Well, that is all for now. there's only 3 weeks of the program left (where has the time gone??!!??!!) So I'll be working hard on school work for the next bit.

Hope all is well,

xoxo jess

Posted by jchapelski 08:37 Comments (0)

Dancing and thunderstorms.

I just realized I didn't finish the last blog post. Sorry to leave you hanging! I meant to say I am really excited for cold air and mountains! Every day when I open my closet, I promise my hoodie I'll wear it soon! Speaking of cold air...the temperature here in Chandigarh is getting to be much more bearable. During the day it is usually 30 degrees, but gets cooler at night. You still don't need a sweater after dark, but it's pleasant to be out at night.

I've had a wonderful past few days. Monday was our first day volunteering at Pustak school. It was quite interesting. Ireally enjoyed it. My group was doing an english language lesson which involved some singing of head and shoulders, flash cards, then a game I like to call "I say a body part, you touch it to the wall". All in all it was really fun. The kids had alot less english knowledge than we thought. I let the girls in my group do alot of the talking stuff (because they spoke hindi) but I played the game with the group. I am amazed at how much I was able to communicate to these young, rambunctious children without speaking the same language. It was all communicated through actions and enthusiasm. The one thing I found sad was seeing the really young children ( 9 month olds ) in school becaue there was no one else to look after them.

Monday night, we went to Navrati, which is a Gujerati festival where you do garba dance (there are pictures of it on my facebook). We went with Reema and Pooja (who do garba dance competitively in Vancouver) and the boys from our group. Garba dance is really fun, and you do it with sticks in a circle. I'm not quite sure how else to explain it, but beleive me, it was great fun!! The ground was really dry, and we were dancing on dry grass, so it was really dusty. When we got home, amber and I cleaned our faces with cotton pads, and it was disturbing how much dust was stuck to our faces. Our noses - well let's just say we're still getting the dust out.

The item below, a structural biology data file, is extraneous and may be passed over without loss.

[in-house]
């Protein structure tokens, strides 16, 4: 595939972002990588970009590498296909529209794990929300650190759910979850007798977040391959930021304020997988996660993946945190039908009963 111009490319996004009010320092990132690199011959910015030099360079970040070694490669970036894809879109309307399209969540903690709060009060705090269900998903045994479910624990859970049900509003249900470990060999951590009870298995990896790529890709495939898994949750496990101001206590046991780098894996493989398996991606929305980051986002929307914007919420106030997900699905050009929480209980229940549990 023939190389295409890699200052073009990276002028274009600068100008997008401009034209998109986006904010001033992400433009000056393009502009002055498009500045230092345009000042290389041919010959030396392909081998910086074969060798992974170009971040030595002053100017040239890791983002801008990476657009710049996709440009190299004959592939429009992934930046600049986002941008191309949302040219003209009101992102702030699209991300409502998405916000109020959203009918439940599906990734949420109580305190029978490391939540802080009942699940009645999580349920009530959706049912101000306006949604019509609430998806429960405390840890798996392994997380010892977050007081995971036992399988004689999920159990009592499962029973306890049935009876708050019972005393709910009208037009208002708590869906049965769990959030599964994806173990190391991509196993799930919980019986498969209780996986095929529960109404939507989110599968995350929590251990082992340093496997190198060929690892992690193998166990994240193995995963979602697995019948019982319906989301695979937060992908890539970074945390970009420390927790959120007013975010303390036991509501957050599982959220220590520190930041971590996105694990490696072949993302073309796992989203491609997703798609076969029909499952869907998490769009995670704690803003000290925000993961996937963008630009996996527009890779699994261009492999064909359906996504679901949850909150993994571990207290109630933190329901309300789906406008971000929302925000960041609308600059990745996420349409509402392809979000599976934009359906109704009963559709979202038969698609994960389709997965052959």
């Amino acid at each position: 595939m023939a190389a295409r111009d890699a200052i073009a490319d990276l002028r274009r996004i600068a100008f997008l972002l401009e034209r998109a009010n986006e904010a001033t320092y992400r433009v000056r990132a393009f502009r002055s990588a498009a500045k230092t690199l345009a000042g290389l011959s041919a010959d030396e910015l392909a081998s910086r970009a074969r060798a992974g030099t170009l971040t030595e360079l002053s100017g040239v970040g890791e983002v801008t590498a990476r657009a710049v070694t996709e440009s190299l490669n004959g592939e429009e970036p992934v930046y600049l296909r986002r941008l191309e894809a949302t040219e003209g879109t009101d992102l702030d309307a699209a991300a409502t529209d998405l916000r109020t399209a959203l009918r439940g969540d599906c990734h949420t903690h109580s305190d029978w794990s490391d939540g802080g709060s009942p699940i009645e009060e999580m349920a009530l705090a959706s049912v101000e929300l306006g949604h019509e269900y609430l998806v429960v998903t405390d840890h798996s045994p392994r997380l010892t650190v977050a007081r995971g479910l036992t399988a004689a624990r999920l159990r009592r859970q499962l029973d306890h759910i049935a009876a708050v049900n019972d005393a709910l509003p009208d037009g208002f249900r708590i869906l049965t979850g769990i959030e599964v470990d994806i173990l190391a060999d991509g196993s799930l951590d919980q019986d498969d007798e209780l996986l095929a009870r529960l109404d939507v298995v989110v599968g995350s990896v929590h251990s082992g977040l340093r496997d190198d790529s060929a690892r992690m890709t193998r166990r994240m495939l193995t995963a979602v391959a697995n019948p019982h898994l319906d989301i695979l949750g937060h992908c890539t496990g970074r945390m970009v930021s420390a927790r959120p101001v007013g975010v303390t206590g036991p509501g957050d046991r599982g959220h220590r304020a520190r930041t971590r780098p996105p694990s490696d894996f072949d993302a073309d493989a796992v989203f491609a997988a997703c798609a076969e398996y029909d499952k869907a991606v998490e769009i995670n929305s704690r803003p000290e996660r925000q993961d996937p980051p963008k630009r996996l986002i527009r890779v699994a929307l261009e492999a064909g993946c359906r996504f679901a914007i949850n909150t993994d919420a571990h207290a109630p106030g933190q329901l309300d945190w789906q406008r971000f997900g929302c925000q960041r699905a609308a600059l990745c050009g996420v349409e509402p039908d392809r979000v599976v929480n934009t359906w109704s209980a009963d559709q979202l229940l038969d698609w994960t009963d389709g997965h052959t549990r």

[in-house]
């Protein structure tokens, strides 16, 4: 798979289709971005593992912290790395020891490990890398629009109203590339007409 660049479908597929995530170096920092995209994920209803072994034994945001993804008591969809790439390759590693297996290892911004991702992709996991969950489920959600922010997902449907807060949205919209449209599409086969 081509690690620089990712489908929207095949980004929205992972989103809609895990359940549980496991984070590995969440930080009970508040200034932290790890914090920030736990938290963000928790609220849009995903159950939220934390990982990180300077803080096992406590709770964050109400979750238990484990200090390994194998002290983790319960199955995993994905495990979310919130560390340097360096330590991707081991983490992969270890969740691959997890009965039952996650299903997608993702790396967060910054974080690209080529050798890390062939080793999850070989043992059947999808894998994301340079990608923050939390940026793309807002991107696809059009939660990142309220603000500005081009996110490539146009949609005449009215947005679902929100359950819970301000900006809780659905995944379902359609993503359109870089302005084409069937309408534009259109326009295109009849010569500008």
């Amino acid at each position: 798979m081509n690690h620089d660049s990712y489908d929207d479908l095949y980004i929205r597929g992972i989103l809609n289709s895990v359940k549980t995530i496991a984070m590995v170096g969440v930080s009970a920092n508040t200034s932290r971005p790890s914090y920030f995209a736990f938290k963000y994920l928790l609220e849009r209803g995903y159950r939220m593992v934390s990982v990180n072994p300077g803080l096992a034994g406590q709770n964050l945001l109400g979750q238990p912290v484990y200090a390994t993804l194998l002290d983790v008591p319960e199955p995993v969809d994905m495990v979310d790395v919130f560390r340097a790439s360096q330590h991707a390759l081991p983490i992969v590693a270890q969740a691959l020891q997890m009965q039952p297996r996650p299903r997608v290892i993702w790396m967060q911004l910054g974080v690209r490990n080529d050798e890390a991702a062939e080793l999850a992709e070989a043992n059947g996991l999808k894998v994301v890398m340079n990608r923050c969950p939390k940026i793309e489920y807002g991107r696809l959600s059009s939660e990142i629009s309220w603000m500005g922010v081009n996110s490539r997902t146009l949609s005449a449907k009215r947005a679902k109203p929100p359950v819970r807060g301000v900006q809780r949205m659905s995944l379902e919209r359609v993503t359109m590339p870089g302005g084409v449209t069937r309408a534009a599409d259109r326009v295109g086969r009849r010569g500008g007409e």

Tuesday we had a SFU session at Mati's house. I love these sessions. We usually start with a check-in to see how everyone's doing. Something I really appreciate about this group is our honesty with each other (they're very much camp like). Later that afternoon, Amber and I hosted a "tea party" at our house. We made fresh vegetables, pb and j sandwitches, and frenchfries. Comfort food much? It started thundering and lighteninging soon after 5, and at around 7, there was hail the size of grapes falling. Soon it turned to hail, and I gathered up some people to go for a walk with me. I think there was about 5 of us who went out. The rain was absoloutely wild. The streets were rivers which went up to my ankles. We went to the park across the street and played in the puddles. There are badminton courts that are usually mard clay, but with the rain turned into slippery spots. It was kind of like walking on ice. We played in that for a while, then Natahan and Caitlin decided they wanted to slip and slide in it. I'm sure it was fun, but I wasn't quite up for it.